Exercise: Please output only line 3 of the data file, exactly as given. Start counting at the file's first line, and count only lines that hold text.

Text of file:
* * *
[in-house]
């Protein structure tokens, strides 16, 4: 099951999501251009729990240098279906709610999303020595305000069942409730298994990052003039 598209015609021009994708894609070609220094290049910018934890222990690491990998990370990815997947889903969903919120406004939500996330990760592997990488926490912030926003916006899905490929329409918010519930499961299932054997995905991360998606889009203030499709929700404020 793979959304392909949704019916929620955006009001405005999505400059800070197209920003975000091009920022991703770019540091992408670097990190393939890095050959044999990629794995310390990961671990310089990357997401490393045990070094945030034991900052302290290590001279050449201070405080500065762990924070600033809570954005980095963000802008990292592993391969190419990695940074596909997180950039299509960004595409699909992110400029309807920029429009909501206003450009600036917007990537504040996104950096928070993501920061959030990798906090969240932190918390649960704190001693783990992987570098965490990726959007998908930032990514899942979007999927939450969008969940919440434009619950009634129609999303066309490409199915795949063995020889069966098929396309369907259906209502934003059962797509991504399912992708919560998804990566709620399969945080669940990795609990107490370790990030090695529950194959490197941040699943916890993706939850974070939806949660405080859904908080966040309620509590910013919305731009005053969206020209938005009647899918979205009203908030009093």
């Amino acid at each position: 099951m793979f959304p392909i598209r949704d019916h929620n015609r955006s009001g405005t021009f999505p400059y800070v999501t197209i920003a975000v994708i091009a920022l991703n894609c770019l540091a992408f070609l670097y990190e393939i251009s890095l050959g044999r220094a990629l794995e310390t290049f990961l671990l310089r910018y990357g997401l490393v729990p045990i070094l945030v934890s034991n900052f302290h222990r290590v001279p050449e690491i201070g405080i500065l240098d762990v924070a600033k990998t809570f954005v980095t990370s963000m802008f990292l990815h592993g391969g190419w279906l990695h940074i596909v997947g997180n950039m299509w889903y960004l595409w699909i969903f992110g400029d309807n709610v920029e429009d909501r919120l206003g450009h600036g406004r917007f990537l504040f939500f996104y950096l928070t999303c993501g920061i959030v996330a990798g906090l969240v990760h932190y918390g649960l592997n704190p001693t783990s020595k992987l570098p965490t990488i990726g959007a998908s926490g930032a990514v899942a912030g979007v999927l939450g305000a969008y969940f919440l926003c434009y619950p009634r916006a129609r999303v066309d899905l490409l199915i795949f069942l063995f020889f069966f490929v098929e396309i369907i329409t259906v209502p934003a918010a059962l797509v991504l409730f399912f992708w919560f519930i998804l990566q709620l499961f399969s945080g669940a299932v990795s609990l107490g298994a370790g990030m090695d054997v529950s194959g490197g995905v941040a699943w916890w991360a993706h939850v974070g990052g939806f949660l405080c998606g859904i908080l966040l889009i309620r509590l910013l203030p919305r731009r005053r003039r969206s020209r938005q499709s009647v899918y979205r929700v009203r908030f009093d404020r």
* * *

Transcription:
């Amino acid at each position: 099951m793979f959304p392909i598209r949704d019916h929620n015609r955006s009001g405005t021009f999505p400059y800070v999501t197209i920003a975000v994708i091009a920022l991703n894609c770019l540091a992408f070609l670097y990190e393939i251009s890095l050959g044999r220094a990629l794995e310390t290049f990961l671990l310089r910018y990357g997401l490393v729990p045990i070094l945030v934890s034991n900052f302290h222990r290590v001279p050449e690491i201070g405080i500065l240098d762990v924070a600033k990998t809570f954005v980095t990370s963000m802008f990292l990815h592993g391969g190419w279906l990695h940074i596909v997947g997180n950039m299509w889903y960004l595409w699909i969903f992110g400029d309807n709610v920029e429009d909501r919120l206003g450009h600036g406004r917007f990537l504040f939500f996104y950096l928070t999303c993501g920061i959030v996330a990798g906090l969240v990760h932190y918390g649960l592997n704190p001693t783990s020595k992987l570098p965490t990488i990726g959007a998908s926490g930032a990514v899942a912030g979007v999927l939450g305000a969008y969940f919440l926003c434009y619950p009634r916006a129609r999303v066309d899905l490409l199915i795949f069942l063995f020889f069966f490929v098929e396309i369907i329409t259906v209502p934003a918010a059962l797509v991504l409730f399912f992708w919560f519930i998804l990566q709620l499961f399969s945080g669940a299932v990795s609990l107490g298994a370790g990030m090695d054997v529950s194959g490197g995905v941040a699943w916890w991360a993706h939850v974070g990052g939806f949660l405080c998606g859904i908080l966040l889009i309620r509590l910013l203030p919305r731009r005053r003039r969206s020209r938005q499709s009647v899918y979205r929700v009203r908030f009093d404020r």